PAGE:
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One of the most talked about displays of this year’s Orchid Extravaganza isn’t even in the main Conservatory—in fact, it’s comprised of just six orchid plants and is located just outside Longwood Gardens’ Potting Shed doors. If you visited us during Orchid Extravaganza, it is possible that you could have missed it!
For the first time ever, our horticulture staff jumped at an opportunity to show our guests a very unusual bright blue orchid plant. What makes these vibrant blue flowers so unique is that they were artificially dyed. Their color was augmented by the orchid growers from whom Longwood purchased the plants.
“We didn’t plan to purchase these dyed blue orchids, but when our orchid grower showed them to us, they were unlike anything we had ever seen before—and we wanted to share these unique plants and this rare dying technique with our guests,” says display designer Jim Sutton.
Using dye to change the color of a flower is not new. However, the flower stem is typically cut and placed in colored water. The stem passively sucks up the water and dye, changing the color of the bloom. However, in this orchid display, the plant and flower stem are still intact, making it a very unique process and display. The process is unique and involved injecting dye directly into the plant.
“We won’t be using artificially colored orchids in future Orchid Extravaganza displays—however, we are happy to see that this display sparked so much conversation with our guests.”
Joe Lomicky, Visitor Programs and Interpretation, is thrilled to hear so many comments from our guests. “These dyed orchid flowers are definitely unique and are creating a lot of conversation. What I’m really excited to hear is that no matter if our guests like them or not, they all walk away with a new appreciation for the intricate, natural beauty of the over 3,000 orchids on display.”
If you missed the blue orchids the first time around, be sure to stop by the Potting Shed during your next visit.
Below is a selection of reactions to the blue orchids from Longwood guests who shared their thoughts by calling 610-717-5599:
“I thought the blue orchids were beautiful, I don’t care if it’s not an original coloration, it shows creativity. I wouldn’t want to see every orchid like that, but definitely thought it was very beautiful.”
“So far I’m taking a count of people standing here with me at the blue orchid display, and we had 10 ‘no’s’, 10 people here including me and we don’t really like it. But, the rest of everything else is just too fantastic.”
“We think the blue orchids are spectacular, eye-catching, different—we loved it”
“We just looked at the blue orchids, and although it’s sort of interesting as to how they might have done it, we really prefer the natural colors of orchids as opposed to artificial colors. There are four of us here in the group I’m with and we all feel it’s best to stick with what naturally occurs in nature. It seems a little weird—almost like you’re playing with nature.”
Have you seen our Blue Orchid display? Let us know what you think.
Then dial 101# and listen to directions to leave us your feedback.
This simple and naturally beautiful arrangement is for more than just your February 14th celebration—it’s an easy-to-assemble and affordable spring display that you can make now and refresh with new tulips until your own bulbs bloom. Longwood Gardens floral design teacher Nancy Gingrich Shenk shares with us the step-by-step process to make this Spring Blooms Arrangement. The best part? All materials you need for this thrifty piece can be found in your garden or purchased at the grocery store.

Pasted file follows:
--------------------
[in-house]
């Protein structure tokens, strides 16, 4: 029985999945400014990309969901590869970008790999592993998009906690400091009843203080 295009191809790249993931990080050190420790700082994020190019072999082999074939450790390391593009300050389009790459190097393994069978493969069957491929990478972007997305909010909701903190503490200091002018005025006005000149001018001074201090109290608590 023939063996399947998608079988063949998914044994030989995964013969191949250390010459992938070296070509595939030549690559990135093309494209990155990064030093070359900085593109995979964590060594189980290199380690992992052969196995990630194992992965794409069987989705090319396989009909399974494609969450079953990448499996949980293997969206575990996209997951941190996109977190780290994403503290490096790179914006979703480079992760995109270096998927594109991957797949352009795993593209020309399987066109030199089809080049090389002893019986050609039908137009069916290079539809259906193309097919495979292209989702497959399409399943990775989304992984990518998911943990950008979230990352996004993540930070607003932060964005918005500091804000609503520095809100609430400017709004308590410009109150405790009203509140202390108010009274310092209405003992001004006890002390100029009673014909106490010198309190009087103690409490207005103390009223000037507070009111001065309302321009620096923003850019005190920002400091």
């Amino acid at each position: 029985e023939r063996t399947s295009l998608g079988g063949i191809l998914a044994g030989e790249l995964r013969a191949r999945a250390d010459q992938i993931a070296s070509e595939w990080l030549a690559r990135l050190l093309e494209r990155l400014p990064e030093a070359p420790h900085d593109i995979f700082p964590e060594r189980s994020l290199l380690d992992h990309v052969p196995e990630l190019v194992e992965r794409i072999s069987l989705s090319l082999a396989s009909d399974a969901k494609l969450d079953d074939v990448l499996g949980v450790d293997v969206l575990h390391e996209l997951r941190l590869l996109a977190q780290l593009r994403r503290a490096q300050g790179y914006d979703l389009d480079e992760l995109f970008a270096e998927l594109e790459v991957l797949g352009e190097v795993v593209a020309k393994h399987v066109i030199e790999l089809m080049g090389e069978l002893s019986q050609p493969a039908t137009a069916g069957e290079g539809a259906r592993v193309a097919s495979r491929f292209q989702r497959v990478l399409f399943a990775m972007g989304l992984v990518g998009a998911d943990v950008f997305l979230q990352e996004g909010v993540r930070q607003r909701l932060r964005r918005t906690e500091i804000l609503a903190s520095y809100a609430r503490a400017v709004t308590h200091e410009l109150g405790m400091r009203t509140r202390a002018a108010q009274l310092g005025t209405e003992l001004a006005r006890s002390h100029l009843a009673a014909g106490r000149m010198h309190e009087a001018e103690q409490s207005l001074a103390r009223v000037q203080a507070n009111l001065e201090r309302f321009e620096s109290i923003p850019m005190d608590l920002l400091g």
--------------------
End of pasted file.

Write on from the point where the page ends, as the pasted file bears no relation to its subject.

Materials you need:
10 stems tulips
6 stems of branched French pussy willow
1 water tumbler
2 rubber bands
5 yards of raffia or paper coated wire or cotton kitchen string
1. Cut French pussy willow to uniform length approximately two times the height of the tumbler
2. Place the rubber bands on the lower half of the water tumbler approximately 1 1/2 inches apart.
3. Slide the pussy willow stems under the rubber bands on the glass. Place them parallel to each other.
4. Slip the longest pussy willow tips under the rubber bands to create curls on the outer edge of the glass.
5. Use the raffia to wrap the tumbler and hide the rubber bands.
6. Fill the container with warm water and flower preservative.
7. Cut an inch off the tulip stems and drop the stems into the tumbler to create a beautiful natural design.
Nancy Gingrich Shenk has owned her own design studio for over 25 years. She trained at the Rittners School in Boston, at the Dutch Masters School in Holland and at Stoas College in Holland. Additionally, she has taught various floral design classes at Longwood Gardens for the past 18 years.
Click here to explore the list of exciting classes Nancy Gingrich Shenk teaches at Longwood Gardens. Remember, Members receive a 10% discount on all Continuing Education classes!
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Meet the arborists and gardeners that care for our trees and flowers throughout Spring Blooms, and see demonstrations throughout our Conservatory and outdoor gardens.
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Get ready for an evening of oohs and ahhs, as Longwood presents spectacular Fireworks & Fountains shows guaranteed to make your summer memorable.
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Registration is now open for our 2013 Continuing Education courses!
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